7. Learned Counsel appearing for the plaintiff further contended that even if it be found that the compromise deed was not valid for want of registration, his client was entitled to claim maintenance for three years prior to the date of the suit. In my opinion, it is not necessary to decide this question in this case. The plaintiff's suit was for the enforcement of the charge by the sale of immoveable property and she did not come to Court on the allegation that, even if the charge failed, she was entitled to a simple money decree.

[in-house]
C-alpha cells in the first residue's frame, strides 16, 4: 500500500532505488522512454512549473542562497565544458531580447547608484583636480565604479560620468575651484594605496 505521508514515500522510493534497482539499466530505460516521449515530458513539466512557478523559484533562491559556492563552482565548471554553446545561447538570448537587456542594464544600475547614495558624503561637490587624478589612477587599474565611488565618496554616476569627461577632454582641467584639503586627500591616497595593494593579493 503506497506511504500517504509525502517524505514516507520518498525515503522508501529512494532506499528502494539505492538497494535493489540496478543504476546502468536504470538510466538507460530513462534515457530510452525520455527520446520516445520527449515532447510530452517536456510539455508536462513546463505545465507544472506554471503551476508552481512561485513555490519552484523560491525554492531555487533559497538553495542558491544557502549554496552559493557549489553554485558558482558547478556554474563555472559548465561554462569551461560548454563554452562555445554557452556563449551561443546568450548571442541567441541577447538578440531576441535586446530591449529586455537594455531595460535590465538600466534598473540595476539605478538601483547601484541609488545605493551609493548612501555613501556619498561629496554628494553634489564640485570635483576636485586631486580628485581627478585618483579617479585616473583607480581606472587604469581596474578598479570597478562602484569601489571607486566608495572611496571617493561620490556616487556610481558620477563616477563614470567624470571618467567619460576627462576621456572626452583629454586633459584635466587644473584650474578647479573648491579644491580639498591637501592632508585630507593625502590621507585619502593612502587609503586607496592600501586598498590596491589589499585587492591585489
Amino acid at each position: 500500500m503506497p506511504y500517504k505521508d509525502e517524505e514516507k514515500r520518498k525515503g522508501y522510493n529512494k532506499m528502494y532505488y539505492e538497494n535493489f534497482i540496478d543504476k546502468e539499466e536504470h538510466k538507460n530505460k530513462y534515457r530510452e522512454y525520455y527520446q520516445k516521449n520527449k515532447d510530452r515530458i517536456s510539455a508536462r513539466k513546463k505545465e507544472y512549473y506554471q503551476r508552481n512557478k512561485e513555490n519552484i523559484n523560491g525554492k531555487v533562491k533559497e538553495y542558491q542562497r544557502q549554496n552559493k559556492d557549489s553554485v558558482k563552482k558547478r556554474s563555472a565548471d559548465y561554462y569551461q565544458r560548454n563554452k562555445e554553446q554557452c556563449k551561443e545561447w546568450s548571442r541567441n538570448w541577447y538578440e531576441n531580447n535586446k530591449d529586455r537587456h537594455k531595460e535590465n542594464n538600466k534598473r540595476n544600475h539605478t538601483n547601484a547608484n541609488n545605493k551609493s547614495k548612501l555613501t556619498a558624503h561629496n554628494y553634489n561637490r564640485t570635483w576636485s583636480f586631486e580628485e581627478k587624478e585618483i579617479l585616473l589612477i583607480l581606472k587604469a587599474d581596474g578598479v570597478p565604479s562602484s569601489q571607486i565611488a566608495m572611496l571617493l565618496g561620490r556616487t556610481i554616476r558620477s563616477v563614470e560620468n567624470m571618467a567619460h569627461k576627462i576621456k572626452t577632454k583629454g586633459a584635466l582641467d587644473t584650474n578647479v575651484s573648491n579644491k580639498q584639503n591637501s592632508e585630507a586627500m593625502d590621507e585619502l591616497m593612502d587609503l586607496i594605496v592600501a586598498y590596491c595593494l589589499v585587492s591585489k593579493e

8. One further point was argued by the learned Counsel appearing for the appellant. It was urged that on the ground of part performance, the plaintiff's claim should be decreed. I, however, do not think that that doctrine can be applied to a case like the one before me. The provisions of Section 53(a), do not apply to the case before me. For the reasons given above, I dismiss the appeal with costs.